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Sunday, July 21, 2024

What if?

story | Paul Jerusalem, Guest Writer

photos | Ly Nguyen, Vasudha Kataruka (cr. Gemma Green), Brian Bohme and Eun Jung Min (cr. Ignatius Tay)


As I approach my final days at Yale-NUS, I could not help but replay memories in my head and construct a narrative about how my different choices made huge impacts on my life.

I turned to my schoolmates in the Class of 2019 to ask them about their formative experiences at Yale-NUS, whether in the classroom or beyond, as well as some of their “what ifs”.

I spoke to Ly Nguyen, Vasudha Kataruka, Brian Bohme and Eun Jung Min.


What is one Yale-NUS College class you took that has changed your life?

Jung Min: Scientific Inquiry 1. It made me see beyond the confines of my subject of interest and that everything is somehow connected. Furthermore, it served as an impetus for me to explore and ultimately realize my major.

Ly: I think, as cheesy as it sounds, there are many classes that have impacted me deeply and helped me grow into who I am today. However, if I had to choose a class, it would be a tie between Professor Anju Paul’s class, International Migration, and Professor Valentina Zuin’s Water and Waste Management class. What I got out of these classes went beyond rigorous content and rewarding assignments; in both classes I learnt to be a compassionate and understanding scholar, not only towards those who are commonly viewed as disadvantaged, but also to policy makers and bureaucrats who face extraordinary dilemmas. As much as we are empathetic towards the poor, I have come to realize that service providers and policy makers often face a fair share of challenges despite having good intentions. If I want to eventually make changes in the world, I need to constantly work on being more charitable to the people I serve and the people I seek to work with as well.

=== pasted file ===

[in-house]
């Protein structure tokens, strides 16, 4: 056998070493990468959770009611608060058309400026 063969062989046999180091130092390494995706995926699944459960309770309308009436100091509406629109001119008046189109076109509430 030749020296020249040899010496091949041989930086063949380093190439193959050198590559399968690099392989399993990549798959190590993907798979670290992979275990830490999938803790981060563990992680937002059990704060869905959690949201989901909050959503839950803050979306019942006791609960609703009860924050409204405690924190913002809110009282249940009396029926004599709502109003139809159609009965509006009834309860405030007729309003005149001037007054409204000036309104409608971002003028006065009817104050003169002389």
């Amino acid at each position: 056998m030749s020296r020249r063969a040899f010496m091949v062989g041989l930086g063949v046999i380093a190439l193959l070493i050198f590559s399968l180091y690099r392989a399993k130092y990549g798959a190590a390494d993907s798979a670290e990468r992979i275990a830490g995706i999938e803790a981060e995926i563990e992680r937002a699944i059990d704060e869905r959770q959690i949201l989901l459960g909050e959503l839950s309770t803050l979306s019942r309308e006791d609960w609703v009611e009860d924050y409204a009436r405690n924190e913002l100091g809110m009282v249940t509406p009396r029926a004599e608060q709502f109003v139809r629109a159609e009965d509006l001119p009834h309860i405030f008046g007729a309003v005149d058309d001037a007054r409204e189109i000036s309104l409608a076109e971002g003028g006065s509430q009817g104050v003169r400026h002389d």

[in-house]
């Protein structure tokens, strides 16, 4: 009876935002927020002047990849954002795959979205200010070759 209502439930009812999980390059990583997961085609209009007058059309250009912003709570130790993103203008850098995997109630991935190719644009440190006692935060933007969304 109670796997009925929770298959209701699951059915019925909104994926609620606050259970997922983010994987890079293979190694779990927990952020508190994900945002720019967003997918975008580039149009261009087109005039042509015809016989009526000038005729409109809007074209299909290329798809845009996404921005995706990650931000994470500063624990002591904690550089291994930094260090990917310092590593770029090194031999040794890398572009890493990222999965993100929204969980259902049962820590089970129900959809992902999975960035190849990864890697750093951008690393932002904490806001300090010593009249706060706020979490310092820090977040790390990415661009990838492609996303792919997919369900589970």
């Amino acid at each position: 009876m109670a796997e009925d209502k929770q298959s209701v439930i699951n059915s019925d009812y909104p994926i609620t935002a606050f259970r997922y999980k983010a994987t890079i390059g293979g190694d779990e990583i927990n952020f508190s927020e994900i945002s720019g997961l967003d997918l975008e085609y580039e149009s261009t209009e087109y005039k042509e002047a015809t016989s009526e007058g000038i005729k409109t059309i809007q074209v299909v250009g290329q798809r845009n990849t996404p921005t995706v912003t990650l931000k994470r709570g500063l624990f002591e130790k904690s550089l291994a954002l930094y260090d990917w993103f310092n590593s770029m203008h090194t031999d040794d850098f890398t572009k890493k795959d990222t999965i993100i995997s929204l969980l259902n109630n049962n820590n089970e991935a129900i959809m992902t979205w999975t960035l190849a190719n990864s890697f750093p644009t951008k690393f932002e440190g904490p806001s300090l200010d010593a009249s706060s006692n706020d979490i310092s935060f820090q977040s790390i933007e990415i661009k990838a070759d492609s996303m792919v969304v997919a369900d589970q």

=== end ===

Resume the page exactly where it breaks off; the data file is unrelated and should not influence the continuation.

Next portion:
Vasudha: Global Health: Challenges and Promises was a special seminar that we took in the first semester of sophomore year. As for how it changed my life— around that time I had decided that working in a lab in the life sciences was not for me; I was more inclined towards the social sciences. But I did love biology and medicine a lot. The week-long seminar with Professor Kaveh Khoshnood introduced me to the concept of global and public health, in which medicine and social science come together. As a result, the class made the concept of interdisciplinary study tangibly real for me.

Brian: Without a doubt, the class that changed my life the most was Introduction to Computer Science (CS). Prior to taking that course, doing CS wasn’t even something I had dreamed of pursuing. I didn’t even know what a line of code looked like! By the time I took it, I was falling out of love with mathematics and was a little lost on what I wanted to major in. I took Intro to CS mainly because another class I had wanted ended up being cancelled, and I needed a last minute replacement. This (not even exaggerating) changed the course of my life; I fell in love with the meticulousness and creativity and problem solving that CS demanded. Since then, I’ve never looked back. Most of my Yale-NUS education, career and future was shaped by that one course! Second place is Introduction to Poetry and Advanced Poetry. Larry (Ypil) is my savior.